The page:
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|LETTER TO EDITOR
|Year : 2001 | Volume
| Issue : 3 | Page : 221
Keratinous micro cysts in viral interstitial pneumonitis.
Source of Support: None, Conflict of Interest: None
Keywords: Abnormalities, Multiple, Case Report, Fatal Outcome, Human, Infant, Keratin, ultrastructure,Lung Diseases, Interstitial, pathology,Male, Metaplasia,
|How to cite this article:|
Vaideeswar P. Keratinous micro cysts in viral interstitial pneumonitis. J Postgrad Med 2001;47:221
Epithelial metaplasia is a well recognized phenomenon occurring in the healing phase of interstitial pneumonitis, viral or otherwise. Squamous metaplasia that occurs is usually assumed to be of the non-keratinising type, as is always depicted in the standard textbooks. We came across a case at autopsy where the lungs were studded with multiple foci of keratinising squamous metaplasia, largely of the alveolar lining.
A 11-month-old male child, diagnosed as a case of cardiofacial syndrome and perimembranous ventricular septal defect, used to have repeated episodes of lower respiratory tract infection. During the present admission, with clinical and radiological diagnosis of bronchopneumonia, he was given broad-spectrum antibiotics for 14 days, but ultimately succumbed. At autopsy, the lungs felt a little nodular with foci of congestion and consolidation. Histologically, there were characteristic features of giant cell interstitial pneumonitis with widened and inflammed septa, syncytial giant cells and balls of fibrin within spaces. At places, there was septal fibrosis and cuboidal or goblet cell metaplasia. What interested us were many areas of squamous metaplasia with extensive keratinisation, almost simulating a well differentiated squamous cell carcinoma [Figure]. Occasional bronchioles showed similar change. Viral inclusions were not seen. Other findings were perimembranous ventricular septal defect, associated mild vascular changes of pulmonary hypertension, abnormal tricuspid valve, left persistent superior vena cava and nonbacterial thrombotic endocarditis of the mitral valve leaflets.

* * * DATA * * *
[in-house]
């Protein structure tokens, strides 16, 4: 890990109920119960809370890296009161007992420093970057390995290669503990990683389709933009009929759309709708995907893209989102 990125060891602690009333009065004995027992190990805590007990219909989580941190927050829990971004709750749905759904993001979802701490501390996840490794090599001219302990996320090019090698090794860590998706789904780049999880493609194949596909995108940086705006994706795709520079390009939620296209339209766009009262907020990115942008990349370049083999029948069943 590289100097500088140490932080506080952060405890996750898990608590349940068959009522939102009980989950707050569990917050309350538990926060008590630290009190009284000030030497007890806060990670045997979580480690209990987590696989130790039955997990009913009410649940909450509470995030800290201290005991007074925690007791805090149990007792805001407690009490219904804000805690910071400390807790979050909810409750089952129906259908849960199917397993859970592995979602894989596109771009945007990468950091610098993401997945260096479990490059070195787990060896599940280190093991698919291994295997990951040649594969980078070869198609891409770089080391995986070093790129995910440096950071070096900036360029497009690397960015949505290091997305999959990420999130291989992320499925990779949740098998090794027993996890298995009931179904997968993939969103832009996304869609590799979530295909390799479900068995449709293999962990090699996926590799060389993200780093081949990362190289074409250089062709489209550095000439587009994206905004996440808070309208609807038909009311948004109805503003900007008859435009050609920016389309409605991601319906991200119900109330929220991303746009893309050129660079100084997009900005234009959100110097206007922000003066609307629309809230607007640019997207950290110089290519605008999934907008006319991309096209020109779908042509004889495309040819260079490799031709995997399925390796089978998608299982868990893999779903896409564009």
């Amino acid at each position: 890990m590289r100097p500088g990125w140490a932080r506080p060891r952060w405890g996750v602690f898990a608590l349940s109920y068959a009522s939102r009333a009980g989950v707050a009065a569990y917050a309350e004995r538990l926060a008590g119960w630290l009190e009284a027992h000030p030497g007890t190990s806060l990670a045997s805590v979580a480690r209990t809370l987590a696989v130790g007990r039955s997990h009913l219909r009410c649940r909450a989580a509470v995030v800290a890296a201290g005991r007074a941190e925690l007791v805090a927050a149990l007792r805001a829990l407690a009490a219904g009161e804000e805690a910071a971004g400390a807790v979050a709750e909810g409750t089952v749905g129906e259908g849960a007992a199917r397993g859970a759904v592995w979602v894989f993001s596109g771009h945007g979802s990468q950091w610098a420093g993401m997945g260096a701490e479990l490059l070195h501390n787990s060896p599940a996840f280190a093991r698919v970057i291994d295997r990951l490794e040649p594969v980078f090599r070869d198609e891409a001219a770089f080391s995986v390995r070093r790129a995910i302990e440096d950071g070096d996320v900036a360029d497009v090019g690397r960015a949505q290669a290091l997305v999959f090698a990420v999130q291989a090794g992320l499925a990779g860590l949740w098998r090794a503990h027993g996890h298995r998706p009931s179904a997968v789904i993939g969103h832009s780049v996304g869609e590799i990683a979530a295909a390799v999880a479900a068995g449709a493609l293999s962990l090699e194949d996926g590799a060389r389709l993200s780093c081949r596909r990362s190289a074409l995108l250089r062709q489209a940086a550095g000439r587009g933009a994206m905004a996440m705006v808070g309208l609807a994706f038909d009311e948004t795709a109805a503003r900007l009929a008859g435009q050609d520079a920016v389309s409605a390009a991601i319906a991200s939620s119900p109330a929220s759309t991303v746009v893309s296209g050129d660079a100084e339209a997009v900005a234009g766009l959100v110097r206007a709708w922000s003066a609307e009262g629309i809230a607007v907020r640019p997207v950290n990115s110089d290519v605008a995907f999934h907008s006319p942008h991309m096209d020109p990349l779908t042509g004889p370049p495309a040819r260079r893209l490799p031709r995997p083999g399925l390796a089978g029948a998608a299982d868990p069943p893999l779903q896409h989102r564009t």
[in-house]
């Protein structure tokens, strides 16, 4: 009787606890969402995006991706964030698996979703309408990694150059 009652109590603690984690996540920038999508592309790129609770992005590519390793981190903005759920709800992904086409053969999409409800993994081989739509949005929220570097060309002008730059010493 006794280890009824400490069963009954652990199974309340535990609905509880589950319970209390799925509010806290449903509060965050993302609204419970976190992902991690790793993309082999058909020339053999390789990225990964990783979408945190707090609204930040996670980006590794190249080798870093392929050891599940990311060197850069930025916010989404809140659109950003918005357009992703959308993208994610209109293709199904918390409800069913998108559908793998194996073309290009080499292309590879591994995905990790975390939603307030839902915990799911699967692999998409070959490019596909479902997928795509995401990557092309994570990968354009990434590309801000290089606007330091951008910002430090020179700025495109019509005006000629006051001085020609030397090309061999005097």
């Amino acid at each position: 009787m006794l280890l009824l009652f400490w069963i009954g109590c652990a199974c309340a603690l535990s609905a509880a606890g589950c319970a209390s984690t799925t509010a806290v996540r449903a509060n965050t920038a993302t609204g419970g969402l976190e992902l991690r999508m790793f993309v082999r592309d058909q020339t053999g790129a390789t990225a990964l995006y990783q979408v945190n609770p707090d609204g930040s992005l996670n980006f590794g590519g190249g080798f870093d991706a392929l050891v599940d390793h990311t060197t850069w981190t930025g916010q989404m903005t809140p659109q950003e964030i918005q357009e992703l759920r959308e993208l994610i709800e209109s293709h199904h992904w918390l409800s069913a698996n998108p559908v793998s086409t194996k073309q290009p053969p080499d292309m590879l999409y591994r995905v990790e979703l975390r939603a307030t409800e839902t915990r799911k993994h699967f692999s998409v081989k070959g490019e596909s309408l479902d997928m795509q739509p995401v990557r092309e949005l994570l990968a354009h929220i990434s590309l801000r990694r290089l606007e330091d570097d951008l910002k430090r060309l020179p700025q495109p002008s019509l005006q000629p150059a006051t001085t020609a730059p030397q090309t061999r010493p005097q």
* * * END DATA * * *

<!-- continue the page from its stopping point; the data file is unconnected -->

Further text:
When we went back to the gross specimen and examined the cut surface with a magnifying glass, we could make out a fine white mottling against the congested background. On slight pressure, some of these exuded white material (keratin), akin to comedocarcinoma of the breast. Such extensive keratinising metaplasia are unlikely to reverse and had the infant survived, this would set up a vicious circle of further infection, followed by subsequent parenchymal damage.
| :: References|| |
Colby TV, Churg AC. Patterns of pulmonary fibrosis. Pathol Annu 1986;21:277-309.
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